The use of diagnostic imaging in Medicare patients with stage IV cancer has increased faster than among those with early-stage (stages I and II) disease, according to a study published July 30 in the Journal of the National Cancer Institute.
The costs of diagnostic imaging have increased more rapidly than the overall costs of cancer care, making diagnostic imaging the fastest-growing division of Medicare-reimbursed services. The net costs of cancer care are the highest in the last year of life; yet little is known about the use of high-cost imaging in cancer patients during the last year of life.
AdvertisementIn order to determine the usage of high-cost imaging in cancer patients at the end of life, Yue-Yung Hu, M.D., M.P.H. and colleagues in the Center for Outcomes and Policy Research at Dana-Farber Cancer Institute, the Center for Surgery and Public Health at Brigham and Women's Hospital, and Wisconsin Surgical Outcomes Research Program at the University of Wisconsin, looked at claims within the Surveillance, Epidemiology, and End Results (SEER)-Medicare database between 1994 and 2009 for computed tomography, magnetic resonance imaging, positron emission tomography, and nuclear medicine scans for patients diagnosed with stage IV breast, colorectal, lung, or prostate cancer between 1995-2006. The rate of imaging per-patient per-month of survival was determined for each phase of care. For reference, trends in imaging use in early-stage patients with the same tumor types during the same time period were also considered.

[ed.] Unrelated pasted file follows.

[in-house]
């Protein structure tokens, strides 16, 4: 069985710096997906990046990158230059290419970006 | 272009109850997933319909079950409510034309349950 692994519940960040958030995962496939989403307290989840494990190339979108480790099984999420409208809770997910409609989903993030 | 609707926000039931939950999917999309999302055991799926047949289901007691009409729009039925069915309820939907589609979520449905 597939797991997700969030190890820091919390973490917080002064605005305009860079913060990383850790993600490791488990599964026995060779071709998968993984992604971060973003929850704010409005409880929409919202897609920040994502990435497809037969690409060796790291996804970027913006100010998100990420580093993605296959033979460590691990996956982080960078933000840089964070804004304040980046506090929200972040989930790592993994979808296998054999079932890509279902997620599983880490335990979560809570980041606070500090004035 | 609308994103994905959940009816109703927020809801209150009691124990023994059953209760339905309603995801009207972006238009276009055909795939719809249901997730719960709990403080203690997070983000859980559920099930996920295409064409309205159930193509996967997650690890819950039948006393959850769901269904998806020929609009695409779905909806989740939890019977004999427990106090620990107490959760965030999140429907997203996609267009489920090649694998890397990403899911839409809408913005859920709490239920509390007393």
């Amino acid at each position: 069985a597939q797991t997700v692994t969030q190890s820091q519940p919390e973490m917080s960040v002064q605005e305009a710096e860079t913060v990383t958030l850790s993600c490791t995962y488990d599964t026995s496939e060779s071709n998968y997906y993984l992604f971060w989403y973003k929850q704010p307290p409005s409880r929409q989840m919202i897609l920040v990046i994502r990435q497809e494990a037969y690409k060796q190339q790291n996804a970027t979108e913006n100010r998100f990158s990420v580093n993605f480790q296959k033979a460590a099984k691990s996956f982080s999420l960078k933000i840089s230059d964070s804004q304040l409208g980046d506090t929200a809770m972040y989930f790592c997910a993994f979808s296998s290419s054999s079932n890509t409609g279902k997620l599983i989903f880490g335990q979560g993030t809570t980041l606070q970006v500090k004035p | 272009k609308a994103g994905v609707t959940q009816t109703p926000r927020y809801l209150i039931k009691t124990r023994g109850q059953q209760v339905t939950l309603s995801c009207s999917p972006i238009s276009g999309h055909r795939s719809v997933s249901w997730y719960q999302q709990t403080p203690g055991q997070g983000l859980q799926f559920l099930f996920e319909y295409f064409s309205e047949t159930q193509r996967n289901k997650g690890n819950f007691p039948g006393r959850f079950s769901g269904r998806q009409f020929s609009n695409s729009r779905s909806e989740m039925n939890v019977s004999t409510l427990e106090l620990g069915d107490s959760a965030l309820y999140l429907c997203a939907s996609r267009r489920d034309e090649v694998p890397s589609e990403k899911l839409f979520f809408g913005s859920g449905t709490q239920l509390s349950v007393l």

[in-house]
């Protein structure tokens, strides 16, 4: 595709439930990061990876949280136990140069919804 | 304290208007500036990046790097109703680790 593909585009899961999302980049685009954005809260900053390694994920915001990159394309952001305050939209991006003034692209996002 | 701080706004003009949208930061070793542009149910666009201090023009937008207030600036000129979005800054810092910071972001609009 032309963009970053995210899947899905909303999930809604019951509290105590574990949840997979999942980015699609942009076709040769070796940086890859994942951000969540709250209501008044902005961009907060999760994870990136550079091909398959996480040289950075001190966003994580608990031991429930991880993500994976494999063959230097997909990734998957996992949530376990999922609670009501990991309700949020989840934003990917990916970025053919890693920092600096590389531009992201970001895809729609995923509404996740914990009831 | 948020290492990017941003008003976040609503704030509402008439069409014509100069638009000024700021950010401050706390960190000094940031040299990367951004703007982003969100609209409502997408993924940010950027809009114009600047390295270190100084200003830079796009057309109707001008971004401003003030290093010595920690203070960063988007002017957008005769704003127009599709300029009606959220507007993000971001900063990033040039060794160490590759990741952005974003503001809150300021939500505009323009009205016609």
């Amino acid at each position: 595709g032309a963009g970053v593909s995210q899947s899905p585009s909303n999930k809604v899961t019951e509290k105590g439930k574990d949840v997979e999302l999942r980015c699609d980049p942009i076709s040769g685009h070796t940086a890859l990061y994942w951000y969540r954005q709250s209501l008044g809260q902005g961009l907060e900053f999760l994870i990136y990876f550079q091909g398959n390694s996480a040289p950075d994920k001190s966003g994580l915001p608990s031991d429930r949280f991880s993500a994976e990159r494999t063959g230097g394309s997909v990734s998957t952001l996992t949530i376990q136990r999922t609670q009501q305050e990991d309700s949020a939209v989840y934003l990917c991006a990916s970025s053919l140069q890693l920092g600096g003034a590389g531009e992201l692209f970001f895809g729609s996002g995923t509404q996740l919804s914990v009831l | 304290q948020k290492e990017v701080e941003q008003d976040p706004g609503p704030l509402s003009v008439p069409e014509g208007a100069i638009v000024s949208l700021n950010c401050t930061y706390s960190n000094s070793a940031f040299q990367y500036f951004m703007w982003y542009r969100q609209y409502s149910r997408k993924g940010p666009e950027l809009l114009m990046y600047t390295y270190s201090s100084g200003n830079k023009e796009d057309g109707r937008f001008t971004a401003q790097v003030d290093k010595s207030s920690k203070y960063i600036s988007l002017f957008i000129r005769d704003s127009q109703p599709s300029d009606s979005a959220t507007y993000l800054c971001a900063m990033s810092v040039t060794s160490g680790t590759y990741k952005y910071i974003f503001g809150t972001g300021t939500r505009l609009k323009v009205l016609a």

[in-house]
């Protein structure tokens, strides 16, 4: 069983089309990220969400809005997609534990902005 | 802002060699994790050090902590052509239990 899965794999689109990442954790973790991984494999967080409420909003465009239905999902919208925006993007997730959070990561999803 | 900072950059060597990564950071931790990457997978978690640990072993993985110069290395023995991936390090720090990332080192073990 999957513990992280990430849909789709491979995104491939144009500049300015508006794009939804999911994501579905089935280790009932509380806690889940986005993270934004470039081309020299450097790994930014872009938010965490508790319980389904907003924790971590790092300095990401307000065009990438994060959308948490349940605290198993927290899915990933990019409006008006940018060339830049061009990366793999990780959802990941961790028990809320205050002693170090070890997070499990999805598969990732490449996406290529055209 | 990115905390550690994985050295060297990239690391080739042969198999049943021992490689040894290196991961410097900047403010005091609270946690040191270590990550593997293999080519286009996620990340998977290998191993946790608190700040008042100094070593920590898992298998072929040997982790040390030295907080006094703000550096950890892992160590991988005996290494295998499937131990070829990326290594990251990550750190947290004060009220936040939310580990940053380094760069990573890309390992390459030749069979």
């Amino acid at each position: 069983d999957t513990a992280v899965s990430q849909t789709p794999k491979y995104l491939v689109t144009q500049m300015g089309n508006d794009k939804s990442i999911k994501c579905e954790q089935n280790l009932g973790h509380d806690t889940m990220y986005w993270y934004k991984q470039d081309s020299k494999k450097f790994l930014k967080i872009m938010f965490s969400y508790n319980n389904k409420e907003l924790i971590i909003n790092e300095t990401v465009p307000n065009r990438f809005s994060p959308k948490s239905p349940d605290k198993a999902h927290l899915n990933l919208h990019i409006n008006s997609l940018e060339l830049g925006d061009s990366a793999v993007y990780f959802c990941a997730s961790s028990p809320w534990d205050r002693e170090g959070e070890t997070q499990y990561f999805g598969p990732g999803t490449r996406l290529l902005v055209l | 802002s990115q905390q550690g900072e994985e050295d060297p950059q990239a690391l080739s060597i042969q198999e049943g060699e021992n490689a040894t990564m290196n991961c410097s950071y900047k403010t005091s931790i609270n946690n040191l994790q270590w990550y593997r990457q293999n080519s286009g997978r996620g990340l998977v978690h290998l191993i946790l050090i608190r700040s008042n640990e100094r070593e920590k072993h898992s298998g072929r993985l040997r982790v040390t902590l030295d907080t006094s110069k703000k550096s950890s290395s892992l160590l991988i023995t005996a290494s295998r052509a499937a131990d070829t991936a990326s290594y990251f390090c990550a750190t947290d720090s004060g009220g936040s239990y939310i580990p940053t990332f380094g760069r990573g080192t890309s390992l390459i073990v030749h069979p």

The researchers found that most patients with stage IV breast, colorectal, lung, and prostate cancer undergo high-cost imaging procedures throughout the course of their care and that the usage of imaging has steadily increased between 1995 and 2006. The increase may reflect a lack of guidelines in this area or the use of imaging to guide symptom management, detect disease progression and assess treatment effect. "Because scans help clinicians determine whether a change in (or cessation of) treatment is indicated, the expanding use of advanced imaging in stage IV disease is likely a manifestation of the increasing number and types of treatment options available to these patients," the authors write. "Imaging, although it often leads to (appropriate) palliative measures, may also distract patients from focusing on achievable end-of-life goals, require them to spend more of their limited time in medical care settings and/or provoke anxiety." The authors point out the importance of examining such patient-centered outcomes in future research to define the role of advance imaging in Stage IV solid tumors.
In an accompanying editorial, Drs. Robin Yabroff and Joan Warren, of the Health Services and Economics Branch at the National Cancer Institute, feel that assessing the appropriateness of care for patients with stage IV disease is complex. "Physicians tend to overestimate survival for terminally ill cancer patients, which may influence their treatment and related imaging recommendations," the editorialists write. "Development of practice guidelines for advanced imaging in patients with stage IV disease, with explicit statements about the state of evidence will be critical, particularly for care outside of the window surrounding patient diagnosis."
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